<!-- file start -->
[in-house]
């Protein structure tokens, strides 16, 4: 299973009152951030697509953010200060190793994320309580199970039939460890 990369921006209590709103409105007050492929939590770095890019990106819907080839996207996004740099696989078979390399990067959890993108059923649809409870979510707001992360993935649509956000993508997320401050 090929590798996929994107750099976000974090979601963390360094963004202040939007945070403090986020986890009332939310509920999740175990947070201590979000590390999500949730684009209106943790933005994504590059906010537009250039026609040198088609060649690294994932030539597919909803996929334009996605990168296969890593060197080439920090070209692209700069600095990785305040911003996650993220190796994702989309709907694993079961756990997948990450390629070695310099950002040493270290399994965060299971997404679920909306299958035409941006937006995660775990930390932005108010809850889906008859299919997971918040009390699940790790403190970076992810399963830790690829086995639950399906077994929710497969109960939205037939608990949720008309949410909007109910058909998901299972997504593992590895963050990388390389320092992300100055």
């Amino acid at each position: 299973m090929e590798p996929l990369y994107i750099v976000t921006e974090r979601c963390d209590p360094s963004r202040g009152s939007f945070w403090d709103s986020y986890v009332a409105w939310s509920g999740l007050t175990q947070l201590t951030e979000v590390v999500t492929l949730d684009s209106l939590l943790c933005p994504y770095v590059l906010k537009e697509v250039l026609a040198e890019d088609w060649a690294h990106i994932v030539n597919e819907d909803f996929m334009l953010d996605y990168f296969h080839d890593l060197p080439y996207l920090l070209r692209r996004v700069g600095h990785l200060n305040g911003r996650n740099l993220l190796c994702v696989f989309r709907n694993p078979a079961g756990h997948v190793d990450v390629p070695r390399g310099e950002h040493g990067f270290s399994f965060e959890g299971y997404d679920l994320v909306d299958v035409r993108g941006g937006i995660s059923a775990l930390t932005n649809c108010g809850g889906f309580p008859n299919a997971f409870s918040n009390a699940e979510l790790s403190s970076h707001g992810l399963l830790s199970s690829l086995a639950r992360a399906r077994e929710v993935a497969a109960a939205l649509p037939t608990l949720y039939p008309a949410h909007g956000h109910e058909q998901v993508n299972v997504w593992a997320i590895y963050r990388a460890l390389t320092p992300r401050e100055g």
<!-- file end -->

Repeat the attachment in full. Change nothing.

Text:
[in-house]
């Protein structure tokens, strides 16, 4: 299973009152951030697509953010200060190793994320309580199970039939460890 990369921006209590709103409105007050492929939590770095890019990106819907080839996207996004740099696989078979390399990067959890993108059923649809409870979510707001992360993935649509956000993508997320401050 090929590798996929994107750099976000974090979601963390360094963004202040939007945070403090986020986890009332939310509920999740175990947070201590979000590390999500949730684009209106943790933005994504590059906010537009250039026609040198088609060649690294994932030539597919909803996929334009996605990168296969890593060197080439920090070209692209700069600095990785305040911003996650993220190796994702989309709907694993079961756990997948990450390629070695310099950002040493270290399994965060299971997404679920909306299958035409941006937006995660775990930390932005108010809850889906008859299919997971918040009390699940790790403190970076992810399963830790690829086995639950399906077994929710497969109960939205037939608990949720008309949410909007109910058909998901299972997504593992590895963050990388390389320092992300100055």
């Amino acid at each position: 299973m090929e590798p996929l990369y994107i750099v976000t921006e974090r979601c963390d209590p360094s963004r202040g009152s939007f945070w403090d709103s986020y986890v009332a409105w939310s509920g999740l007050t175990q947070l201590t951030e979000v590390v999500t492929l949730d684009s209106l939590l943790c933005p994504y770095v590059l906010k537009e697509v250039l026609a040198e890019d088609w060649a690294h990106i994932v030539n597919e819907d909803f996929m334009l953010d996605y990168f296969h080839d890593l060197p080439y996207l920090l070209r692209r996004v700069g600095h990785l200060n305040g911003r996650n740099l993220l190796c994702v696989f989309r709907n694993p078979a079961g756990h997948v190793d990450v390629p070695r390399g310099e950002h040493g990067f270290s399994f965060e959890g299971y997404d679920l994320v909306d299958v035409r993108g941006g937006i995660s059923a775990l930390t932005n649809c108010g809850g889906f309580p008859n299919a997971f409870s918040n009390a699940e979510l790790s403190s970076h707001g992810l399963l830790s199970s690829l086995a639950r992360a399906r077994e929710v993935a497969a109960a939205l649509p037939t608990l949720y039939p008309a949410h909007g956000h109910e058909q998901v993508n299972v997504w593992a997320i590895y963050r990388a460890l390389t320092p992300r401050e100055g």